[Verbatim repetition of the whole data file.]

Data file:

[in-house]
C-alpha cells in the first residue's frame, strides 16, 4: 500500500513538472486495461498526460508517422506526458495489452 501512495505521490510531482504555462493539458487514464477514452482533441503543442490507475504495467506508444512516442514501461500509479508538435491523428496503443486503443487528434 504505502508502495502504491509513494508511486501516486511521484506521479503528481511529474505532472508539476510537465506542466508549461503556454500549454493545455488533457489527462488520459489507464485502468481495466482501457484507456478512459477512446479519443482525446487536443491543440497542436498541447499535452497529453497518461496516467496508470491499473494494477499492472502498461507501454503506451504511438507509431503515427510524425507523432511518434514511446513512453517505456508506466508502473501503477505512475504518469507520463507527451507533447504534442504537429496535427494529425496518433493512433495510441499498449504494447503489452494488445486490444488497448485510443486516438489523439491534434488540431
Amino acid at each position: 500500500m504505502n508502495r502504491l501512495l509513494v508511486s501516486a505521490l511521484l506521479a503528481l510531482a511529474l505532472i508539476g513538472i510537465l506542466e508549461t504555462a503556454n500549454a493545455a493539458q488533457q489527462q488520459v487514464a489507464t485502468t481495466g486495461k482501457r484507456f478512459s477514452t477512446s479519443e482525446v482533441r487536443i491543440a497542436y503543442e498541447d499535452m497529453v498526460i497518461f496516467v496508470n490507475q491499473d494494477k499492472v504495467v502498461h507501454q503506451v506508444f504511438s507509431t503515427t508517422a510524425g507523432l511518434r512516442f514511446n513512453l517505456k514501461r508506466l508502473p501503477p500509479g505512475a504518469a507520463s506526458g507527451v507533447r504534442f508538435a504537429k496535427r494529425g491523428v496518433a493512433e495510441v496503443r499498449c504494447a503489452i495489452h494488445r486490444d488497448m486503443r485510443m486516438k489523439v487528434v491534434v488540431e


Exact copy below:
[in-house]
C-alpha cells in the first residue's frame, strides 16, 4: 500500500513538472486495461498526460508517422506526458495489452 501512495505521490510531482504555462493539458487514464477514452482533441503543442490507475504495467506508444512516442514501461500509479508538435491523428496503443486503443487528434 504505502508502495502504491509513494508511486501516486511521484506521479503528481511529474505532472508539476510537465506542466508549461503556454500549454493545455488533457489527462488520459489507464485502468481495466482501457484507456478512459477512446479519443482525446487536443491543440497542436498541447499535452497529453497518461496516467496508470491499473494494477499492472502498461507501454503506451504511438507509431503515427510524425507523432511518434514511446513512453517505456508506466508502473501503477505512475504518469507520463507527451507533447504534442504537429496535427494529425496518433493512433495510441499498449504494447503489452494488445486490444488497448485510443486516438489523439491534434488540431
Amino acid at each position: 500500500m504505502n508502495r502504491l501512495l509513494v508511486s501516486a505521490l511521484l506521479a503528481l510531482a511529474l505532472i508539476g513538472i510537465l506542466e508549461t504555462a503556454n500549454a493545455a493539458q488533457q489527462q488520459v487514464a489507464t485502468t481495466g486495461k482501457r484507456f478512459s477514452t477512446s479519443e482525446v482533441r487536443i491543440a497542436y503543442e498541447d499535452m497529453v498526460i497518461f496516467v496508470n490507475q491499473d494494477k499492472v504495467v502498461h507501454q503506451v506508444f504511438s507509431t503515427t508517422a510524425g507523432l511518434r512516442f514511446n513512453l517505456k514501461r508506466l508502473p501503477p500509479g505512475a504518469a507520463s506526458g507527451v507533447r504534442f508538435a504537429k496535427r494529425g491523428v496518433a493512433e495510441v496503443r499498449c504494447a503489452i495489452h494488445r486490444d488497448m486503443r485510443m486516438k489523439v487528434v491534434v488540431e